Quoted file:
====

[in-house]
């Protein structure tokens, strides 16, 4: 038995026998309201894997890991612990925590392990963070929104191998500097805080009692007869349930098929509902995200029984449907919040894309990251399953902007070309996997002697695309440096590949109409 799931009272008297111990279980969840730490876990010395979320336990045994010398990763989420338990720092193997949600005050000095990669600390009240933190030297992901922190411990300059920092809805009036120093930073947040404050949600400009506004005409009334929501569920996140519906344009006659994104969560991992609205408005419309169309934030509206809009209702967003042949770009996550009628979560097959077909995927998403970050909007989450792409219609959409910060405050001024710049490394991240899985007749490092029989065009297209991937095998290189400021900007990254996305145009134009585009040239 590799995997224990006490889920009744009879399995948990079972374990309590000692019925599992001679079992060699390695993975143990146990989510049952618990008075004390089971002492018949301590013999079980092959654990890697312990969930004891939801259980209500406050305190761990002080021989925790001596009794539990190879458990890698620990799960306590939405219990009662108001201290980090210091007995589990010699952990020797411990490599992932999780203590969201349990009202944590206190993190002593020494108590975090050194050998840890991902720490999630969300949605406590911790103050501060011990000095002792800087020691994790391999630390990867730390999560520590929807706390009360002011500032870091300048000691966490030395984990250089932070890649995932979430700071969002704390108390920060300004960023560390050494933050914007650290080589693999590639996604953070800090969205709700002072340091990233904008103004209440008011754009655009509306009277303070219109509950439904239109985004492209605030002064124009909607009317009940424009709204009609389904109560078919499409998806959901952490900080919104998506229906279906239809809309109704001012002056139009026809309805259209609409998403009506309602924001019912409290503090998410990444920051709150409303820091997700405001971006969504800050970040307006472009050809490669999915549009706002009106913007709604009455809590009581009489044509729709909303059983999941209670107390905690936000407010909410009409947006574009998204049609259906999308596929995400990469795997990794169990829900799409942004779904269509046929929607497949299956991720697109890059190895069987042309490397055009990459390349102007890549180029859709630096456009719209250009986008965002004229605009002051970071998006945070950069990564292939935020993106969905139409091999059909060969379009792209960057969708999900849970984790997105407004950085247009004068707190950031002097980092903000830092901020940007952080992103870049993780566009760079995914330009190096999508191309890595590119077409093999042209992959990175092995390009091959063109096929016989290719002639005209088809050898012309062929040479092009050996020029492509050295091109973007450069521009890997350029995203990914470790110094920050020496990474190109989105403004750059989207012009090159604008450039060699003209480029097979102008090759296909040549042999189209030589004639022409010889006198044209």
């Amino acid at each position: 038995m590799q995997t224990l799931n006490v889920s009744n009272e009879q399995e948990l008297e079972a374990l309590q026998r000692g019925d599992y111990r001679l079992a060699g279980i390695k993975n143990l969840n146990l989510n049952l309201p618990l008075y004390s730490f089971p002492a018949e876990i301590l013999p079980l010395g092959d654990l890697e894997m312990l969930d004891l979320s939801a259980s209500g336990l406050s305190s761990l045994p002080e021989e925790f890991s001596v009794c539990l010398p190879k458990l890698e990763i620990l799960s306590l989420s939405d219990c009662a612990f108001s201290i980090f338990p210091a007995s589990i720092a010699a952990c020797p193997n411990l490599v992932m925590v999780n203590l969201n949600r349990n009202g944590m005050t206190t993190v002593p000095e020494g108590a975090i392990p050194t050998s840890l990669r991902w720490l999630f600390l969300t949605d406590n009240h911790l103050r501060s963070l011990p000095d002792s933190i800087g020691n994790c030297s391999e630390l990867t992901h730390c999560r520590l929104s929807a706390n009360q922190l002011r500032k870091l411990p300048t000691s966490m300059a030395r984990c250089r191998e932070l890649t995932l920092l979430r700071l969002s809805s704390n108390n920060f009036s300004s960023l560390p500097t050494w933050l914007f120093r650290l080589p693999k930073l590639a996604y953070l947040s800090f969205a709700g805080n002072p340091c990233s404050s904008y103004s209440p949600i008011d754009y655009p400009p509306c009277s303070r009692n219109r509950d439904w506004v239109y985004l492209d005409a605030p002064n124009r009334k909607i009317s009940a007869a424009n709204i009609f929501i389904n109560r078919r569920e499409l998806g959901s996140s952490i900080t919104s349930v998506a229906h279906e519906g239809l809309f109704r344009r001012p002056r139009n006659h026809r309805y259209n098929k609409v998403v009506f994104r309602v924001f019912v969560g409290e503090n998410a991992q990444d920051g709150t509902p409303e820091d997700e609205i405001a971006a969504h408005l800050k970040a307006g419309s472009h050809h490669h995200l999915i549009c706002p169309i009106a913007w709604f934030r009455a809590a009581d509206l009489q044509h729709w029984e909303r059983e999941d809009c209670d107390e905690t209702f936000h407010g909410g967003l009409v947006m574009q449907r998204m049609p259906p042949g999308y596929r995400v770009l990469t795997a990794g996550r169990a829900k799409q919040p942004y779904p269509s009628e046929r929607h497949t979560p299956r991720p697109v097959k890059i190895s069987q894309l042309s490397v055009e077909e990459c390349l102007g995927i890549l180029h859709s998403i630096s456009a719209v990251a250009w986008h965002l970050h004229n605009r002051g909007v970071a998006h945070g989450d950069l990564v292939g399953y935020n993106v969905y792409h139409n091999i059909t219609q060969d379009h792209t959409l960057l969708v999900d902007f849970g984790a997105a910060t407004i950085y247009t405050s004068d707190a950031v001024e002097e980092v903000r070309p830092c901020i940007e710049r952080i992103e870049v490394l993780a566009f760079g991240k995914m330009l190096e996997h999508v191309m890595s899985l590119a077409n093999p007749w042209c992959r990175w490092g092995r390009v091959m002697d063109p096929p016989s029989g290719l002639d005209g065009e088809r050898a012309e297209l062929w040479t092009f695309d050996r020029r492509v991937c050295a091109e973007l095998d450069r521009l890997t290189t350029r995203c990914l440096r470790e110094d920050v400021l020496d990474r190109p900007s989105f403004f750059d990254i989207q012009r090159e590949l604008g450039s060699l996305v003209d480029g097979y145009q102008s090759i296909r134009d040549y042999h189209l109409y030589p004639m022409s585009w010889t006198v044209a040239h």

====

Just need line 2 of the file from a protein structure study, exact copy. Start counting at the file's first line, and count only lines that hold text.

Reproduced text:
């Protein structure tokens, strides 16, 4: 038995026998309201894997890991612990925590392990963070929104191998500097805080009692007869349930098929509902995200029984449907919040894309990251399953902007070309996997002697695309440096590949109409 799931009272008297111990279980969840730490876990010395979320336990045994010398990763989420338990720092193997949600005050000095990669600390009240933190030297992901922190411990300059920092809805009036120093930073947040404050949600400009506004005409009334929501569920996140519906344009006659994104969560991992609205408005419309169309934030509206809009209702967003042949770009996550009628979560097959077909995927998403970050909007989450792409219609959409910060405050001024710049490394991240899985007749490092029989065009297209991937095998290189400021900007990254996305145009134009585009040239 590799995997224990006490889920009744009879399995948990079972374990309590000692019925599992001679079992060699390695993975143990146990989510049952618990008075004390089971002492018949301590013999079980092959654990890697312990969930004891939801259980209500406050305190761990002080021989925790001596009794539990190879458990890698620990799960306590939405219990009662108001201290980090210091007995589990010699952990020797411990490599992932999780203590969201349990009202944590206190993190002593020494108590975090050194050998840890991902720490999630969300949605406590911790103050501060011990000095002792800087020691994790391999630390990867730390999560520590929807706390009360002011500032870091300048000691966490030395984990250089932070890649995932979430700071969002704390108390920060300004960023560390050494933050914007650290080589693999590639996604953070800090969205709700002072340091990233904008103004209440008011754009655009509306009277303070219109509950439904239109985004492209605030002064124009909607009317009940424009709204009609389904109560078919499409998806959901952490900080919104998506229906279906239809809309109704001012002056139009026809309805259209609409998403009506309602924001019912409290503090998410990444920051709150409303820091997700405001971006969504800050970040307006472009050809490669999915549009706002009106913007709604009455809590009581009489044509729709909303059983999941209670107390905690936000407010909410009409947006574009998204049609259906999308596929995400990469795997990794169990829900799409942004779904269509046929929607497949299956991720697109890059190895069987042309490397055009990459390349102007890549180029859709630096456009719209250009986008965002004229605009002051970071998006945070950069990564292939935020993106969905139409091999059909060969379009792209960057969708999900849970984790997105407004950085247009004068707190950031002097980092903000830092901020940007952080992103870049993780566009760079995914330009190096999508191309890595590119077409093999042209992959990175092995390009091959063109096929016989290719002639005209088809050898012309062929040479092009050996020029492509050295091109973007450069521009890997350029995203990914470790110094920050020496990474190109989105403004750059989207012009090159604008450039060699003209480029097979102008090759296909040549042999189209030589004639022409010889006198044209």